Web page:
Saturday, February 23, 2013

Bitter Pill and Gorillas in CT Scans - Unrelated Topics

There is an interesting article in the March 4, 2013 edition of Time magazine called " Bitter Pill - How outrageous pricing and egregious profits are destroying our health care" by Steve Brill.  This is a long and sometimes wonky article about many of the things that are messing up the US Healthcare system.  I'd highly recommend reading it - the link is on the Interesting Articles/Information section of this blog.  

In other interesting news, I just had another CT scan and on the report it says "The large bowel is normal in course and caliber.  The bladder and uterus appear normal."   The regenerative powers of the uterus are amazing!  I had a hysterectomy in 2010 and this is the first CT scan since then to find a normal uterus!  The radiology department might want to evaluate its peer review process.  This reminds me of the gorilla in the CT scan that 84% of radiologists could not find.  See link below.

The good news is that my carcinoid tumors have remained stable since diagnosis in August 2010.

Saturday, February 2, 2013

Healthcare’s Trick Coin

In today’s "New York Times", there is an opinion column by Dr. Ben Goldacre, author of Bad Pharma: How Drug Companies Mislead Doctors and Harm Patients.  (Disclosure:  I have not read the book and this editorial seems timed to correspond with his book tour) 

Dr. Goldacre writes about a Johnson & Johnson (J&J) artificial hip that had a 40% failure rate and now has generated over 10,000 lawsuits.  Various versions of this artificial hip had been sold both inside and outside the US since 2003.  In 2008, a senior consultant to J&J suggested that the device be redesigned and in 2010, the artificial hip was recalled.  We, the patients are only finding out about these issues now that the court cases are starting.

Dr. Goldcare states: “It would be nice to imagine that this kind of behavior is exceptional, but in reality, the entire evidence base for medicine has been undermined by a casual lack of transparency. Sometimes this is through a failure to report concerns raised by doctors and internal analyses, as was the case with J&J.  More commonly, it involves the suppression of clinical trial results, especially when they show a drug is no good.”

The doctor also writes that “this problem has been going on for decades and there are laws on the books such as The Food and Drug Administration Amendments Act of 2007 which is the most widely cited fix.  It required that new clinical trials conducted in the United States post summaries of their results at within a year of completion, or face a fine of $10,000 a day.  But in 2012, the British Medical Journal published the first open audit of the process, which found that four out of five trials covered by the legislation had ignored the reporting requirements. Amazingly, no fine has yet been levied.”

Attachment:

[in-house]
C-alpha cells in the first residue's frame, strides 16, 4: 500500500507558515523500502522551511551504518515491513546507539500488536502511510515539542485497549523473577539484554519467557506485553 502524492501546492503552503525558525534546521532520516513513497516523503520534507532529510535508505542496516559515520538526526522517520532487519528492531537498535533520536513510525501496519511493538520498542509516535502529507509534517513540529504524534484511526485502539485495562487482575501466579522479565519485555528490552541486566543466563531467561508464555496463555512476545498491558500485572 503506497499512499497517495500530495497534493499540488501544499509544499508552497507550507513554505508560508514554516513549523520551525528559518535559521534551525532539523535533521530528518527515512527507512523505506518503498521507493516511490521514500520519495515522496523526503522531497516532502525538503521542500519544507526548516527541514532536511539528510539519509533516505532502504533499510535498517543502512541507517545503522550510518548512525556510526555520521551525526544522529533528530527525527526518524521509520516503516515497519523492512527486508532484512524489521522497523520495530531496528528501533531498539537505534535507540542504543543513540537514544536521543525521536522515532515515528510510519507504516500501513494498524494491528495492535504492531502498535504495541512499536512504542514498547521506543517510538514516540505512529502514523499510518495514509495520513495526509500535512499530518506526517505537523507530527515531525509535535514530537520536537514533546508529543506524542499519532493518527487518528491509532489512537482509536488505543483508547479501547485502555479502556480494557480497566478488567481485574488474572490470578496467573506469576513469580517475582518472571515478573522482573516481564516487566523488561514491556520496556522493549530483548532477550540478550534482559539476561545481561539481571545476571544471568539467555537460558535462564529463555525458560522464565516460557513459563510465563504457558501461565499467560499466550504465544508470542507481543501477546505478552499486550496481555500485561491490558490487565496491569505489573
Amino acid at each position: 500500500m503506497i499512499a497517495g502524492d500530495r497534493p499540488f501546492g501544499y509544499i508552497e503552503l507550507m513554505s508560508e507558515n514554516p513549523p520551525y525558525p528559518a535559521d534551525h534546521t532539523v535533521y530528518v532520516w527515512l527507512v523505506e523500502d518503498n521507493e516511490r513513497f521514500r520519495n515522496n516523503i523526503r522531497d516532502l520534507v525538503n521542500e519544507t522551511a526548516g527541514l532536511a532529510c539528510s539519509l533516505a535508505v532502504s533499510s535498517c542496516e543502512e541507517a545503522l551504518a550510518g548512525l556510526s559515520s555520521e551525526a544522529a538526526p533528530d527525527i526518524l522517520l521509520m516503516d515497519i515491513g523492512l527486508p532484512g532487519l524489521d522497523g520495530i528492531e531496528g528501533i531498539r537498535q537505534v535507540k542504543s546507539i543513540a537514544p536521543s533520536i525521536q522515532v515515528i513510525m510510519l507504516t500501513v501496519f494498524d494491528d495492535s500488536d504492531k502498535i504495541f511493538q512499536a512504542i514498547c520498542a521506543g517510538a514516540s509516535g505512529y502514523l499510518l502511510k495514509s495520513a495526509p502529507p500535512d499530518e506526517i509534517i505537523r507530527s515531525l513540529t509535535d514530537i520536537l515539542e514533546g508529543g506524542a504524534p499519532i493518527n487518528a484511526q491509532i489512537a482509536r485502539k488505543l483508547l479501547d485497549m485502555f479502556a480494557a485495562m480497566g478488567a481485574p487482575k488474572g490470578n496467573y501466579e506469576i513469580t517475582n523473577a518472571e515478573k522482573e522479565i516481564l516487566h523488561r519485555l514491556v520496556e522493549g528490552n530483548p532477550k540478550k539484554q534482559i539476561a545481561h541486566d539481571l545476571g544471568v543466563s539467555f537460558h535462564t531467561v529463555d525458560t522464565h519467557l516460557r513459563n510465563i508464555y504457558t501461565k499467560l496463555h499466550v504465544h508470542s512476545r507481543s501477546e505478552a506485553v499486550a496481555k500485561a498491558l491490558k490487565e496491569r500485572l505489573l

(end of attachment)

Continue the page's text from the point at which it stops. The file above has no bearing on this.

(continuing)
He goes on to outline other examples of issues similar to the J&J artificial hip. 

Dr Goldcare states,”if I toss a coin, but hide the result every time it comes up tails, it looks as if I always throw heads.  This cannot be acceptable.  Withholding data not only misleads doctors and patients; it’s an insult to the patients who have participated in clinical trials, believing that they were helping to improve medical knowledge”.

Unfortunately, this cynical patient doesn't t think that these problems will be fixed anytime soon. An example for us NETS would be the PROMID study that was supported by grants from Novartis, the maker of Sandostatin LAR, which found that the maximum recommended monthly dose of Sandostatin LAR (30 mg) given monthly increased the time to progression of tumors to 14.3 months versus 6 months for the placebo group.  This study, published in 2009, only had 85 patients in it.  Many doctors use the PROMID study to justify the use of Sandostatin LAR.  I’m wondering if there have been other studies done on this drug and suppressed either before or after 2009. I am and will always be concerned when the drug company sponsors a study that has the best results in patients using the highest dose of their drug.  In my opinion, it’s an enormous conflict of interest and should not be relied on as the basis for treatment without some independent studies or evidence.